• Coach’s Conundrum #7

Posted by: kidhelper on Sunday, November 28th, 2010

Rubiks Cube

7. “You can’t expect different results by repeating what you have always done.”

This conundrum might have something to do with not being able to solve the Rubik’s Cube. You keep trying to solve the puzzle, without a clue of how to solve it. One just keeps trying it over and over, continuing the rotation, but with no solution forthcoming. So you try it again, and again, and again—just trial and error!

What I have observed about myself is the regression to my “old ways” when I am under pressure. I somehow think that the “old ways” have worked for me in the past, so I can resort there when faced with impossible challenges to my time. It is true that I am often disappointed with the results of all-or-nothing approach to get things done. It is almost always the result of poor planning and the failure to divide the project down into smaller achievable parts. Then there is that old tyrant of productive time—procrastination.

Have you ever observed just how creative you become when you get under a time pressure? I sure have. It is an amazing thing! If I think I might to able to do it in a shorter time, I will postpone it. So some times I just “wait a little more” to create that tension of pressure, before I can concentrate all my efforts to achieve the task. I know the clock is ticking, and I am watching it. I am measuring my effort by the clock—the tyranny of the urgent.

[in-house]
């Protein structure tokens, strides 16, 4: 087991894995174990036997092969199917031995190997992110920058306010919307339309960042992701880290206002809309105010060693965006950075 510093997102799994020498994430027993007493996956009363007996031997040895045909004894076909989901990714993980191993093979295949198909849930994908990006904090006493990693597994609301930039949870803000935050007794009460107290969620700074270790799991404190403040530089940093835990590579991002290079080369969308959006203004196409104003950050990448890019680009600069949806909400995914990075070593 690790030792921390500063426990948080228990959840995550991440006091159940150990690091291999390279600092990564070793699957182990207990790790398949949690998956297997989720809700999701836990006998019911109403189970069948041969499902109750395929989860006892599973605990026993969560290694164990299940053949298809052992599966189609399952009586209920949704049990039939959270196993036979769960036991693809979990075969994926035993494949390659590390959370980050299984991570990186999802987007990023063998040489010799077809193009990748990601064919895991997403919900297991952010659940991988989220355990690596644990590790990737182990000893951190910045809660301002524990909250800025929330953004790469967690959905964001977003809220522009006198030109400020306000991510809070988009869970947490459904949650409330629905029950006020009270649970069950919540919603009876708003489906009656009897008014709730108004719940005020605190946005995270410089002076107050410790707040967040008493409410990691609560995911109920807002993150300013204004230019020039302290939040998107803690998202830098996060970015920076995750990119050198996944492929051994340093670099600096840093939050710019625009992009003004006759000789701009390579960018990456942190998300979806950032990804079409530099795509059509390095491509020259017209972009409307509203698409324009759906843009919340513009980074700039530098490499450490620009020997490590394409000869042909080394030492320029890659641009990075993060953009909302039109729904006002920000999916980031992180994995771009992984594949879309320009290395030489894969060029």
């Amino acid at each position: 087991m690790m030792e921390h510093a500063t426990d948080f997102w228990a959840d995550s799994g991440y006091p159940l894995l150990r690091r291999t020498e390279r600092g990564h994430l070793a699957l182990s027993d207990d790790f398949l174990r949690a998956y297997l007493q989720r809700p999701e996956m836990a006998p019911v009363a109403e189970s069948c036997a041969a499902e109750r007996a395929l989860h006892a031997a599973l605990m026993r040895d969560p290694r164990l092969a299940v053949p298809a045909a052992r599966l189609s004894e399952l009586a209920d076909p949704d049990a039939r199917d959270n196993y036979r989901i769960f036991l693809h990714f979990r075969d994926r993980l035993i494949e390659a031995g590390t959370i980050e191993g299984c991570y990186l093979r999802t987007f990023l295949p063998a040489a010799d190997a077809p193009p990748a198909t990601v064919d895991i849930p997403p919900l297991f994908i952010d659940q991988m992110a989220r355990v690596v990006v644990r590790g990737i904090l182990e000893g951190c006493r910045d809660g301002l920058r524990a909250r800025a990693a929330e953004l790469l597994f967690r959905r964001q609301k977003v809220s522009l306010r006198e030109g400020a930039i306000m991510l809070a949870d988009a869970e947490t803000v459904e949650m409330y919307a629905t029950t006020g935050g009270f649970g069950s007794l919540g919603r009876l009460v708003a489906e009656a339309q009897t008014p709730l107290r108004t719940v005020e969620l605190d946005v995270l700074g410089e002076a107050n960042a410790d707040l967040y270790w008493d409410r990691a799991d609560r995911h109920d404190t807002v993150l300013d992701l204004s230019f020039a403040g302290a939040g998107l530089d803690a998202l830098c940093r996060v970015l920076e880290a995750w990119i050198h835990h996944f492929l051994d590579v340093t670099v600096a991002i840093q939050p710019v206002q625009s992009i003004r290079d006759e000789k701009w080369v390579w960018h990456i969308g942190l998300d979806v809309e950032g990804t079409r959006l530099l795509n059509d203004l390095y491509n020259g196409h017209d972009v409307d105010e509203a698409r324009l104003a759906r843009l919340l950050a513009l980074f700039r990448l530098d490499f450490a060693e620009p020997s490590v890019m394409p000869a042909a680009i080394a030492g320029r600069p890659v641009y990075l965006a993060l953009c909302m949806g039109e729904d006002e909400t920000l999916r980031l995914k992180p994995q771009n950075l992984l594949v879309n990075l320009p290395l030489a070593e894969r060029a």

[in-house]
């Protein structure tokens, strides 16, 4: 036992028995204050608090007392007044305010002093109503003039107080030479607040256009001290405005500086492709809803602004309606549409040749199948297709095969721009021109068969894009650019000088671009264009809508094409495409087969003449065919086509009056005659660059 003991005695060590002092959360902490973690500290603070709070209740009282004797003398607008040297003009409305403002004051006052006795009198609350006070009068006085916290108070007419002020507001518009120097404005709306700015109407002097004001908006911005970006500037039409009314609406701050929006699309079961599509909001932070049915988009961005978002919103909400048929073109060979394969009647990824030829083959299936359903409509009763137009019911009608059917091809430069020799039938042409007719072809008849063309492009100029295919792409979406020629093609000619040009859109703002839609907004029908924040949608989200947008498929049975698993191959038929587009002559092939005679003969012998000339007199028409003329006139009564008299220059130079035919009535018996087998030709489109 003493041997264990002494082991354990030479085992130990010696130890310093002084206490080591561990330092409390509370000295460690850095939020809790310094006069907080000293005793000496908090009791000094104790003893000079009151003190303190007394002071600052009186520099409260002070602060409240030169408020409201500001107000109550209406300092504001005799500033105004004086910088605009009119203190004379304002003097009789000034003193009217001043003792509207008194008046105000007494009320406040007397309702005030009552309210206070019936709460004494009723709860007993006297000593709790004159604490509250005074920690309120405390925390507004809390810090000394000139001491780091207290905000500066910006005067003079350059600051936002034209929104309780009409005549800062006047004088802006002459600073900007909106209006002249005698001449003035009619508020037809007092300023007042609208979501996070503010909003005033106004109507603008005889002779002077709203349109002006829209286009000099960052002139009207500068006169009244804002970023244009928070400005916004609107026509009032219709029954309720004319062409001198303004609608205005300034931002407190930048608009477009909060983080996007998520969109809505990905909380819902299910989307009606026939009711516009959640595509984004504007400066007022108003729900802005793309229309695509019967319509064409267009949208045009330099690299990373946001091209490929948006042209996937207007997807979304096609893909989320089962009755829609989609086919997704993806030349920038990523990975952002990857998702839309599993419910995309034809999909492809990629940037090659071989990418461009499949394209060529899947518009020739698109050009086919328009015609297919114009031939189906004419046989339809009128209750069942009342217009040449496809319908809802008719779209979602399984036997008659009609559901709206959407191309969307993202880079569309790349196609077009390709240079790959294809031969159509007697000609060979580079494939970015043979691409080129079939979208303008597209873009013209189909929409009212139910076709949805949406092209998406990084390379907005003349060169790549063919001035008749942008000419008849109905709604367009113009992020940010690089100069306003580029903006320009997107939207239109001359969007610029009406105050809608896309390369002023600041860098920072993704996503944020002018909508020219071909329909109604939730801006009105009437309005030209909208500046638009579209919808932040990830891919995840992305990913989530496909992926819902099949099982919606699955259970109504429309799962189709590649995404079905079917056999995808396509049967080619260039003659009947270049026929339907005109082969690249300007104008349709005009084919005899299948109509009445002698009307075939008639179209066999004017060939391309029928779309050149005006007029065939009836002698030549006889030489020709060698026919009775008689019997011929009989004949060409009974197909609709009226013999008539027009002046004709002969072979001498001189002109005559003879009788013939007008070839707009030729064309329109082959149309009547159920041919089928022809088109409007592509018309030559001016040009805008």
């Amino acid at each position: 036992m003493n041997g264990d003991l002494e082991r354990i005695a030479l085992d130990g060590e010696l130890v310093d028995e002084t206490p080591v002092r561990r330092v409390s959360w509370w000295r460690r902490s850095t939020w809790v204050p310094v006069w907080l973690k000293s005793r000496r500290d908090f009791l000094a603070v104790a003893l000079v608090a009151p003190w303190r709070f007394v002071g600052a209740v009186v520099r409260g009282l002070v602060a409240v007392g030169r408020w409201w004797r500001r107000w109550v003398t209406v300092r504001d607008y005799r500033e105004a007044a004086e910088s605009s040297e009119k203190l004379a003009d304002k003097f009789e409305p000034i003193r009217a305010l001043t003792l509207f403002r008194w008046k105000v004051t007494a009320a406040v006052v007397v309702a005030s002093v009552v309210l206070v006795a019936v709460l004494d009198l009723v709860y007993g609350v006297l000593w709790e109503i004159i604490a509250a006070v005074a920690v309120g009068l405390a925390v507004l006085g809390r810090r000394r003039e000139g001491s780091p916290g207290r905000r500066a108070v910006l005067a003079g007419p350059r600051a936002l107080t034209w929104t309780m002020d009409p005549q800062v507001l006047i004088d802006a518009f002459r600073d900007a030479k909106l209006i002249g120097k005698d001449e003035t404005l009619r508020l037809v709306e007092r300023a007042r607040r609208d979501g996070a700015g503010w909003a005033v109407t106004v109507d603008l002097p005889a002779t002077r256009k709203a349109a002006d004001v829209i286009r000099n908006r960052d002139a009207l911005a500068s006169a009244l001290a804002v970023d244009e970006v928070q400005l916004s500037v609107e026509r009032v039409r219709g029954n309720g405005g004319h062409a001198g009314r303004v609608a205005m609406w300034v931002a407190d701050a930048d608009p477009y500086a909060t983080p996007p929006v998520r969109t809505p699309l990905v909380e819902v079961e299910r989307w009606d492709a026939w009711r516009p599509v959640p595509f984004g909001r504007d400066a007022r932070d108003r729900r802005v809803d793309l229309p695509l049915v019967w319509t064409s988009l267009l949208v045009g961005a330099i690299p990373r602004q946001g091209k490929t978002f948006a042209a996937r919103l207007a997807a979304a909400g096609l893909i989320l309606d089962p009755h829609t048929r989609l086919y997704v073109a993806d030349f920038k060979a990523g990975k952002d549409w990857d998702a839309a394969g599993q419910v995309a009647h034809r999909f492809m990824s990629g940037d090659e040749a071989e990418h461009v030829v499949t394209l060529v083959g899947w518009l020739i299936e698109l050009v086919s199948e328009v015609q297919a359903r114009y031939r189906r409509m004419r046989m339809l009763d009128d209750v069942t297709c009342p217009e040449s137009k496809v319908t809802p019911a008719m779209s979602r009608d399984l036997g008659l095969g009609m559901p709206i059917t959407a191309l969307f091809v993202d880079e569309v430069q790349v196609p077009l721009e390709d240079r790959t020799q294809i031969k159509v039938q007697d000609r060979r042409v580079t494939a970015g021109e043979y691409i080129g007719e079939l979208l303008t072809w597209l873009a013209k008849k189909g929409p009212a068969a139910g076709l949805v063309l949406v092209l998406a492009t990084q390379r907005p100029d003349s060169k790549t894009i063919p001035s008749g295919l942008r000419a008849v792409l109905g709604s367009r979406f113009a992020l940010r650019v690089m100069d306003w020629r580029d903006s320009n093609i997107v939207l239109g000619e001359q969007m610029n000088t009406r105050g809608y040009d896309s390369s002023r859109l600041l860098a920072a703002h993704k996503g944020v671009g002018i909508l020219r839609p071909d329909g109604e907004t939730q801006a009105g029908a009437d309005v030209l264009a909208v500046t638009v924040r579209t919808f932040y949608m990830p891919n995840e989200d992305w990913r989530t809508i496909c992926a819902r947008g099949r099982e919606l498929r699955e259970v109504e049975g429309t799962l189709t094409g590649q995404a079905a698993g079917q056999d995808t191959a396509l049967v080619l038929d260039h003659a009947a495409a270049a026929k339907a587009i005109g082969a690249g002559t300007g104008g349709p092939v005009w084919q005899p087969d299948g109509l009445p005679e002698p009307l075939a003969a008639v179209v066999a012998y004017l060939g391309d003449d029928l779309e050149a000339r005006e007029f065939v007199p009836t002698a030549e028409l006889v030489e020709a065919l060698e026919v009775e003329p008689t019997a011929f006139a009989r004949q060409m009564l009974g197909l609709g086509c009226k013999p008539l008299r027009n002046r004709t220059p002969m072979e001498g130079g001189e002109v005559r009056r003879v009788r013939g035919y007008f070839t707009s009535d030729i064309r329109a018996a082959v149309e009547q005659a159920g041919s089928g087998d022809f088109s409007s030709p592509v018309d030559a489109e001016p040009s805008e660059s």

This definition of insanity has been attributed to Einstein. “Insanity is doing the same thing over and over again and expecting different results.” If we are to learn from our experience and our repetitive mistakes, then we must find a better way to improve our results by the way we attack our time. This empty pattern of repeating unproductive habits is ridiculous. We all do this! We need some better attack skills, not trial and error, so we get different results. While it is helpful to try a different combination of efforts to solve problems, the insanity is the repetition of effort with no alternative options being tried. Therefore, we get the same results—again.

Coach’s Conundrums This is a new series: my collection of pithy principles that need some explanation. The implementing of these conundrums could alter your paradigm for children’s ministry or influence the way you approach kids.

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